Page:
Trabecular bone microstructure scales allometrically in the primate humerus and femur

Timothy M. Ryan, Colin N. Shaw

Research output: Contribution to journalArticlepeer-review

56 Scopus citations

Abstract

Most analyses of trabecular microarchitecture in mammals have focused on the functional significance of inter specific variation, but they have not effectively considered the influence of body size or phylogenyon bone architecture. The goals of this study were to determine the relationship between trabecular bone and body size in the humeral and femoral heads of extant primates, and to assess the influence of phylogenyon bone microstructure. Using a sample of 235 individuals from 34 primate species, ranging in body size from 0.06 to 130 kg, the relationships between trabecular bone structure and body size were assessed by using conventional and phylogenetic regression analyses. Bone volume fraction, trabecular thickness and trabecular spacing increase with body size, whereas bone surface-area-to-volume ratio decreases. Shape variables such astrabecular number, connectivity density and degree of aniso-tropy scale inversely with size. Most of these variables scale with significant negative allometry, except bone surface-area-to-volume ratio, which scales with slight positive allometry. Phylogenetic regressions indicate a relatively weak phylogenetic signal in some trabecular bone variables. These data demonstrate that, relative to body size, large primates have thinner and more tightly packed trabeculae than small primates. The relatively thin trabeculae in large primates and other mammals, coupled with constraints on trabecular thickness related to osteocyte function, suggest that increased skeletal loads in the postcranial joints of large mammals are probably mitigated not only through alterations in trabecular microarchitecture, but also through other mechanisms such as changes in cortical bone distribution, limb posture and gait speed.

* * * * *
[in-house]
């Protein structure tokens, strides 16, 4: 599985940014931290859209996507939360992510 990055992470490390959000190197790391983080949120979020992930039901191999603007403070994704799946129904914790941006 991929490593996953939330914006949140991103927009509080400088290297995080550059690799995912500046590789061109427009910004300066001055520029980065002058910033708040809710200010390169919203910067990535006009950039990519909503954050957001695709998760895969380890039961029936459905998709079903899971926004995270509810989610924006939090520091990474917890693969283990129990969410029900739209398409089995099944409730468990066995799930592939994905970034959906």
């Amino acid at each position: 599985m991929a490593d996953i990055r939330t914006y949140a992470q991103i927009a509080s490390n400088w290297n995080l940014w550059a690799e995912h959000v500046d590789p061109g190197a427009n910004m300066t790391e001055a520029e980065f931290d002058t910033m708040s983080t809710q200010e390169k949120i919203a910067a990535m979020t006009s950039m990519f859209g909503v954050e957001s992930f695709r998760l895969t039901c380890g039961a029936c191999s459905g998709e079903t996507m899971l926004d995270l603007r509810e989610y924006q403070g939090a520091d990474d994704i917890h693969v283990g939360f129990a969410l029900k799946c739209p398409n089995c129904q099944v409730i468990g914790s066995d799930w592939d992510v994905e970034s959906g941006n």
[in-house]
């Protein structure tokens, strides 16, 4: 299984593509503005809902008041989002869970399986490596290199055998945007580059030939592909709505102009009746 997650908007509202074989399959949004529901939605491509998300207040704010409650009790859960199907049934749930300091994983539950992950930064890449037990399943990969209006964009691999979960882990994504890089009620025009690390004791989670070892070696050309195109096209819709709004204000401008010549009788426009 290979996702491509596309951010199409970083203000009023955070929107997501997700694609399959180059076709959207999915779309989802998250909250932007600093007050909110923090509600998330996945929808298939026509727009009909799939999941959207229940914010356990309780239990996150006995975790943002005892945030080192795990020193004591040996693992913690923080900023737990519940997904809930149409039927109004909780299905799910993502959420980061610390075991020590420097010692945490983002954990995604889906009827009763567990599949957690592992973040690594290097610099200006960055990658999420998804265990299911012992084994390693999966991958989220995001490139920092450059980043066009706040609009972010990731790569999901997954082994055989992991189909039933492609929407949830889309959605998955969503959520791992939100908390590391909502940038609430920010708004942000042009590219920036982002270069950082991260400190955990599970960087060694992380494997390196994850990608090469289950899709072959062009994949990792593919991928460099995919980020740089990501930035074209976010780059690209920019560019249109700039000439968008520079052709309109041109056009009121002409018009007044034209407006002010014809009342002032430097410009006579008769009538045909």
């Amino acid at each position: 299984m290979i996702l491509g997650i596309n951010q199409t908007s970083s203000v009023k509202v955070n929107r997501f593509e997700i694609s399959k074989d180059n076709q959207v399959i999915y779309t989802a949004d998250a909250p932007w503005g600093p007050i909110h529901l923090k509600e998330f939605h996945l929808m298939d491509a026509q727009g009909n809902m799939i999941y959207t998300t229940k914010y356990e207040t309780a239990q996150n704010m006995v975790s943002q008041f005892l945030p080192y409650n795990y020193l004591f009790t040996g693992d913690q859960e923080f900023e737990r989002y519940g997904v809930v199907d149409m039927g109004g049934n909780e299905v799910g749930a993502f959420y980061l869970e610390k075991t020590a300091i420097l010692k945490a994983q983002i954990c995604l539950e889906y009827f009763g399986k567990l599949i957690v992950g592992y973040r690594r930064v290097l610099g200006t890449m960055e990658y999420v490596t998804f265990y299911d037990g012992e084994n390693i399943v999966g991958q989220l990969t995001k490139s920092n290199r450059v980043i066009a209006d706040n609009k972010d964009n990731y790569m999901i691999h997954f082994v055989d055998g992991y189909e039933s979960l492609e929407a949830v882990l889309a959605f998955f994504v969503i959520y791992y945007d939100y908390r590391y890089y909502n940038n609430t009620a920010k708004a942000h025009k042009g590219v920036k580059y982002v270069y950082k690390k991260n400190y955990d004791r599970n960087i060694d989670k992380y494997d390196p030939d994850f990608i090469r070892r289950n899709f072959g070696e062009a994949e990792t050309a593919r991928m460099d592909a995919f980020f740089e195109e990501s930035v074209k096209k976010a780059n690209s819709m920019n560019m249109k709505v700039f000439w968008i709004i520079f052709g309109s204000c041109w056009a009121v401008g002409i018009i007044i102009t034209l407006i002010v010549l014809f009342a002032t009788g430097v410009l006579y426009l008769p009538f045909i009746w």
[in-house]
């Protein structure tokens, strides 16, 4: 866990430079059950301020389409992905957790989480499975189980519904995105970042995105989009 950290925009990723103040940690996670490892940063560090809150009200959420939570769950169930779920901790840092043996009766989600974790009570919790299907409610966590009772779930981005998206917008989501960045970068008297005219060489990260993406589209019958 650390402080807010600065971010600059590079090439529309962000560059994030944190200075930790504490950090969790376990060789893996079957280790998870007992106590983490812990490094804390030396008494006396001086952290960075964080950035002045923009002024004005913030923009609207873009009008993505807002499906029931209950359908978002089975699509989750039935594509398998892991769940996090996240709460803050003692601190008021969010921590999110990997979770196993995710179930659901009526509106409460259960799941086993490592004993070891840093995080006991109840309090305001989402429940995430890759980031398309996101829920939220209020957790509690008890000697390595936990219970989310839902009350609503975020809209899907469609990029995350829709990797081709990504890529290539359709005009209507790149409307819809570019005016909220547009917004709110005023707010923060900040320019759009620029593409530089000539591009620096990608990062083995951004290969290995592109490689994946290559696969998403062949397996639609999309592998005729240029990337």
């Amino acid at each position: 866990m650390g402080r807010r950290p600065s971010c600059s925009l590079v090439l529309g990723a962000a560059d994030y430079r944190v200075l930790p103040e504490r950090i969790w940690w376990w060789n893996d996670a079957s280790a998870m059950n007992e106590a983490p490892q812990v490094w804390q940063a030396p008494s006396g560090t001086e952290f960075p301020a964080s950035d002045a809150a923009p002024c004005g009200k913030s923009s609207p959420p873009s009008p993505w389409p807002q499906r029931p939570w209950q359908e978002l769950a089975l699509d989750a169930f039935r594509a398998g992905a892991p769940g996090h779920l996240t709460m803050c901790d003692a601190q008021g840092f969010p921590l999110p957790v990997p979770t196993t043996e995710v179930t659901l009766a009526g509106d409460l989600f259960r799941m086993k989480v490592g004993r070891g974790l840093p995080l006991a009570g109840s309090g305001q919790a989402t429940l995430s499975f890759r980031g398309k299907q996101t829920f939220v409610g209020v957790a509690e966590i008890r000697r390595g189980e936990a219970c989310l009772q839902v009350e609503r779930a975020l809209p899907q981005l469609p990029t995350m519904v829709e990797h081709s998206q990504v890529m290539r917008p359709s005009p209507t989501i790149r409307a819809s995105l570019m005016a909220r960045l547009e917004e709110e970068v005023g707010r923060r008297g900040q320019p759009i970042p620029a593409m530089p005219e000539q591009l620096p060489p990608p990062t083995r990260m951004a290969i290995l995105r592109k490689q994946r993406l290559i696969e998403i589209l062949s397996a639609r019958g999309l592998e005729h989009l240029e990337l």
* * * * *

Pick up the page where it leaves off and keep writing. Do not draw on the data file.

Original languageEnglish (US)
Article number20130824
JournalProceedings of the Royal Society B: Biological Sciences
Volume280
Issue number1758
DOIs
StatePublished - May 7 2013

All Science Journal Classification (ASJC) codes

  • Biochemistry, Genetics and Molecular Biology(all)
  • Immunology and Microbiology(all)
  • Environmental Science(all)
  • Agricultural and Biological Sciences(all)

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